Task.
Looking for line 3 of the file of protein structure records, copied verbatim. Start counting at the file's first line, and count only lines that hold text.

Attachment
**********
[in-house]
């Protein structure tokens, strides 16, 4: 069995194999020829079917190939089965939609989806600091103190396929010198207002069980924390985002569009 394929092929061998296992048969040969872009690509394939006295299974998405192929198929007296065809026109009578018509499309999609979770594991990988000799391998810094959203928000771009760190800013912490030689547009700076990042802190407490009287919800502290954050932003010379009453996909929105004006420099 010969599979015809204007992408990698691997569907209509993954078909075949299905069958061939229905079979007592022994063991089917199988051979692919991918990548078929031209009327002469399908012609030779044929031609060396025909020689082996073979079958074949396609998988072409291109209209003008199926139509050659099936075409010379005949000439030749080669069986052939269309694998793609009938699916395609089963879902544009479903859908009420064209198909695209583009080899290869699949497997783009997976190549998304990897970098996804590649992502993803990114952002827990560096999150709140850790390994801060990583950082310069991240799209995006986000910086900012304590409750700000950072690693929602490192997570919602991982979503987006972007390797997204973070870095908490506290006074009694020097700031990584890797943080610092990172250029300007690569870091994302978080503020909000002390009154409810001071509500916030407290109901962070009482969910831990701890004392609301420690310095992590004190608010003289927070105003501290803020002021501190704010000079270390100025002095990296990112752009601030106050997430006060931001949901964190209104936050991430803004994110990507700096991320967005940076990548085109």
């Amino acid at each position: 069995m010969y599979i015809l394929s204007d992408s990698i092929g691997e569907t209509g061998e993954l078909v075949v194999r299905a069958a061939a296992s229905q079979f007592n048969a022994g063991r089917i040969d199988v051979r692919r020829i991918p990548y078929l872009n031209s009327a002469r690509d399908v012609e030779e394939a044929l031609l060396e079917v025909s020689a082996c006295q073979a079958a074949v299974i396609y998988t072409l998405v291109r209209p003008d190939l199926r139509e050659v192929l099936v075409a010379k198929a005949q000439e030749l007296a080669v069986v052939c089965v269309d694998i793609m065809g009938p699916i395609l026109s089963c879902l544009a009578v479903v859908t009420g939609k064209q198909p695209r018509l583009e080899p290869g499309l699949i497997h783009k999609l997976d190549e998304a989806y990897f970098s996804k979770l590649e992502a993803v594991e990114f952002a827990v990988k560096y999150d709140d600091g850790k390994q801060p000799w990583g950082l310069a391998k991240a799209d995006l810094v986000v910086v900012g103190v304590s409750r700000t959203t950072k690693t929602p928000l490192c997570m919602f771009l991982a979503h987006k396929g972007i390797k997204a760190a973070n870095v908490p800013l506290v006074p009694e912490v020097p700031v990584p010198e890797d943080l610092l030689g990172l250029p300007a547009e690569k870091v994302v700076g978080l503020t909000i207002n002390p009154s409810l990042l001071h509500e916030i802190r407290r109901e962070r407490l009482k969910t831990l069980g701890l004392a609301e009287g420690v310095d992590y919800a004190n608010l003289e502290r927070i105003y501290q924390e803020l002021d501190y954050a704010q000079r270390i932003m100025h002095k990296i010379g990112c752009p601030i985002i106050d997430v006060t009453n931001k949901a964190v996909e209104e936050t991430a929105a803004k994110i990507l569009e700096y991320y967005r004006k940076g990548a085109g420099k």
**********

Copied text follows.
């Amino acid at each position: 069995m010969y599979i015809l394929s204007d992408s990698i092929g691997e569907t209509g061998e993954l078909v075949v194999r299905a069958a061939a296992s229905q079979f007592n048969a022994g063991r089917i040969d199988v051979r692919r020829i991918p990548y078929l872009n031209s009327a002469r690509d399908v012609e030779e394939a044929l031609l060396e079917v025909s020689a082996c006295q073979a079958a074949v299974i396609y998988t072409l998405v291109r209209p003008d190939l199926r139509e050659v192929l099936v075409a010379k198929a005949q000439e030749l007296a080669v069986v052939c089965v269309d694998i793609m065809g009938p699916i395609l026109s089963c879902l544009a009578v479903v859908t009420g939609k064209q198909p695209r018509l583009e080899p290869g499309l699949i497997h783009k999609l997976d190549e998304a989806y990897f970098s996804k979770l590649e992502a993803v594991e990114f952002a827990v990988k560096y999150d709140d600091g850790k390994q801060p000799w990583g950082l310069a391998k991240a799209d995006l810094v986000v910086v900012g103190v304590s409750r700000t959203t950072k690693t929602p928000l490192c997570m919602f771009l991982a979503h987006k396929g972007i390797k997204a760190a973070n870095v908490p800013l506290v006074p009694e912490v020097p700031v990584p010198e890797d943080l610092l030689g990172l250029p300007a547009e690569k870091v994302v700076g978080l503020t909000i207002n002390p009154s409810l990042l001071h509500e916030i802190r407290r109901e962070r407490l009482k969910t831990l069980g701890l004392a609301e009287g420690v310095d992590y919800a004190n608010l003289e502290r927070i105003y501290q924390e803020l002021d501190y954050a704010q000079r270390i932003m100025h002095k990296i010379g990112c752009p601030i985002i106050d997430v006060t009453n931001k949901a964190v996909e209104e936050t991430a929105a803004k994110i990507l569009e700096y991320y967005r004006k940076g990548a085109g420099k």